5 little things I wish every cruise line would copy from Avalon Waterways

2 weeks ago 8

To deliver a great experience, cruise lines have to get the big things right. For instance, they need to design ships that flow well and have venues that excite their customers, and they need to build enticing itineraries. They need to deliver great service.

But they have to get the little things right, too.

Indeed, it's the little things that can make all the difference between a good and a great cruise experience.

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I was reminded of that this past week while on board a preview sailing for Avalon Alegria, the newest vessel from river cruise line Avalon Waterways.

As I've seen time and again on Avalon sailings over the past two decades, it's a brand that gets a lot of little things right — in ways that I wish more cruise lines would copy.

Surprisingly, most of the things that I've listed below have not been copied widely by other lines, even though Avalon implemented some of them quite a few years ago.

Here are five little things that Avalon does that I'd love to see spread to other cruise brands.

Beds facing the view

AVALON WATERWAYS

If there is one thing that really sets Avalon apart from most of its competitors, it is this: The beds in most cabins on its ships face the view.

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It's not just the view-facing beds that make Avalon cabins special. It's the use of an almost complete glass wall along the view side of many of the rooms to frame the passing scenery.

This meant that while propped up in my bed on Avalon Alegria — which is based on Portugal's famously scenic Douro River — I could watch an ever-moving landscape of rolling hills, vineyards and centuries-old towns without ever turning my head.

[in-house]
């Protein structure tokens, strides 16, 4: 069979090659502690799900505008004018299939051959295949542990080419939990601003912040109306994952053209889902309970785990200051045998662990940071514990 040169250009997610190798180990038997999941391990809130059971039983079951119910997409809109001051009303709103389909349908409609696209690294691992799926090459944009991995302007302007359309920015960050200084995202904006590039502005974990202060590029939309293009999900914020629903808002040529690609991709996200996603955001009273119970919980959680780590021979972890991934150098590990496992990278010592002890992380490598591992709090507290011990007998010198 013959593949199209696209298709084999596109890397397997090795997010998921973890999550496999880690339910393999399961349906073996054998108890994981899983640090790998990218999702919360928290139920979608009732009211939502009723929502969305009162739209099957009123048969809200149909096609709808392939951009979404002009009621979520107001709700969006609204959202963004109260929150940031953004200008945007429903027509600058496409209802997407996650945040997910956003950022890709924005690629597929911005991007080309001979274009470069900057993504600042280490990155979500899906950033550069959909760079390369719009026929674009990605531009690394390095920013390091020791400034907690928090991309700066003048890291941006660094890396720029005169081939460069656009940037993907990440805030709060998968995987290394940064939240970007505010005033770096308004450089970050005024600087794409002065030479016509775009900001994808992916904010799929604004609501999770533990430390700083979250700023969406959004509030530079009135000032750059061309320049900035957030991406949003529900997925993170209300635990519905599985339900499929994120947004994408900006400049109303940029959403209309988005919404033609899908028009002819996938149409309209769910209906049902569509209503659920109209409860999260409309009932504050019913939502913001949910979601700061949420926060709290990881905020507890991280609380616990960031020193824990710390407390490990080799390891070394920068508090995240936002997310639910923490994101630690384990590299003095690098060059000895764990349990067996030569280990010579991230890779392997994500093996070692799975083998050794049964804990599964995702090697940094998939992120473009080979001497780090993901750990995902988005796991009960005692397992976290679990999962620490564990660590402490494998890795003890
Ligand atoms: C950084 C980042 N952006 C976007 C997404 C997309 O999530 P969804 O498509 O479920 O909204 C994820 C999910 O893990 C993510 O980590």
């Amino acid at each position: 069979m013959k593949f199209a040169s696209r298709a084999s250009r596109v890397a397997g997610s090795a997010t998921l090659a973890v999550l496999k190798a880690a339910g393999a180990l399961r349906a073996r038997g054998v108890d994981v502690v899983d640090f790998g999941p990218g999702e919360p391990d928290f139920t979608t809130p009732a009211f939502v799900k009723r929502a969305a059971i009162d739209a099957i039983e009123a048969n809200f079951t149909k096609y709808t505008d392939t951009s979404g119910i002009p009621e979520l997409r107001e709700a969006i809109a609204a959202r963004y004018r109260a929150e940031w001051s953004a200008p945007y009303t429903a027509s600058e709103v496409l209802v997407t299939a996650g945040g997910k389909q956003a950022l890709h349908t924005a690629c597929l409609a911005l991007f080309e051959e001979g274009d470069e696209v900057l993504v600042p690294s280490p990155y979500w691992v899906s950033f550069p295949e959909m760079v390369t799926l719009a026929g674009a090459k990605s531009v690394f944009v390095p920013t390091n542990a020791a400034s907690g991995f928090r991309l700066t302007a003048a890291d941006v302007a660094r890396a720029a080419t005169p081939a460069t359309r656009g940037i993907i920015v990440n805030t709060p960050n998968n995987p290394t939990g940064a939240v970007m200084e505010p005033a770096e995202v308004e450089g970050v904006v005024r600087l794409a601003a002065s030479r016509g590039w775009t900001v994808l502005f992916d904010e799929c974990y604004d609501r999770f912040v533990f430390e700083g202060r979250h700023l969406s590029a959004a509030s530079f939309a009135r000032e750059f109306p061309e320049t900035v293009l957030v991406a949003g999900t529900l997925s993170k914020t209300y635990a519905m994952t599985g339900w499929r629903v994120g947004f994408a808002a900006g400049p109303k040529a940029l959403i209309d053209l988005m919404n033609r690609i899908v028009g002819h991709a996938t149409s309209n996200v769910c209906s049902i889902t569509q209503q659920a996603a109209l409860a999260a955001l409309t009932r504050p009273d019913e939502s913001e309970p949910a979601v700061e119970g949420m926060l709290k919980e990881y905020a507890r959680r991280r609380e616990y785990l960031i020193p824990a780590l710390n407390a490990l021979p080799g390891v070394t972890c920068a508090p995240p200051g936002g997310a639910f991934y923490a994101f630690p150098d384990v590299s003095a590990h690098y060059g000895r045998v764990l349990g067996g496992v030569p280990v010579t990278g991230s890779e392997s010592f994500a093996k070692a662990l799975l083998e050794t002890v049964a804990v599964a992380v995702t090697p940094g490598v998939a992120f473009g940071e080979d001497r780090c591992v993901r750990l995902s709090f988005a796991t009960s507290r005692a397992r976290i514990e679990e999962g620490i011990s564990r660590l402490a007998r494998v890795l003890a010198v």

This has been a defining feature of Avalon since it unveiled its first "panorama suites" specifically built with view-facing beds and giant glass walls on ships in 2011. Every one of Avalon's 16 vessels now has them.

It's such a wonderful innovation — traditionally, most beds in cruise cabins face sideways to an interior wall — that I wrote an entire story on why I still think Avalon has the best cabins in river cruising.

Yours-and-mine towels

GENE SLOAN/THE POINTS GUY

Is that wet towel on the bathroom hook yours or your companions? If you're as grossed out as I am about accidentally using somebody else's already-used towel, you'll love this second little unusual thing that Avalon does in its cabins. It stocks each bathroom with "yours-and-mine" bath and hand towels in two colors: white and brown.

The idea is that you claim one of the colors, your plus-one takes the other, and you never mix up your towels again.

Related: Avalon Waterways is known for offering active outings

If you're in the camp that feels like the bathroom best practice is to discard towels after just one use, this doesn't matter, of course. But for the increasing numbers of eco-conscious among us who hang our towels up for multiple reuses, it cleverly solves the problem of towel mixup.

Every time I see it on an Avalon ship, it makes me smile.

A breakfast tower of superfoods

GENE SLOAN/THE POINTS GUY

Bio linseeds, we're told, support a healthy heart and reduce the risk of a stroke. Basil seeds assist in reducing inflammation. Wolfberries help strengthen our immune system.

You can get all three of these superfoods, as well as several others, including sunflower seeds and chia seeds, each morning at the breakfast buffet on Avalon ships. They appear on a "tower of superfoods" that is usually near an array of fresh fruit, smoothies and other healthful breakfast options, accompanied by a sign that explains their health value.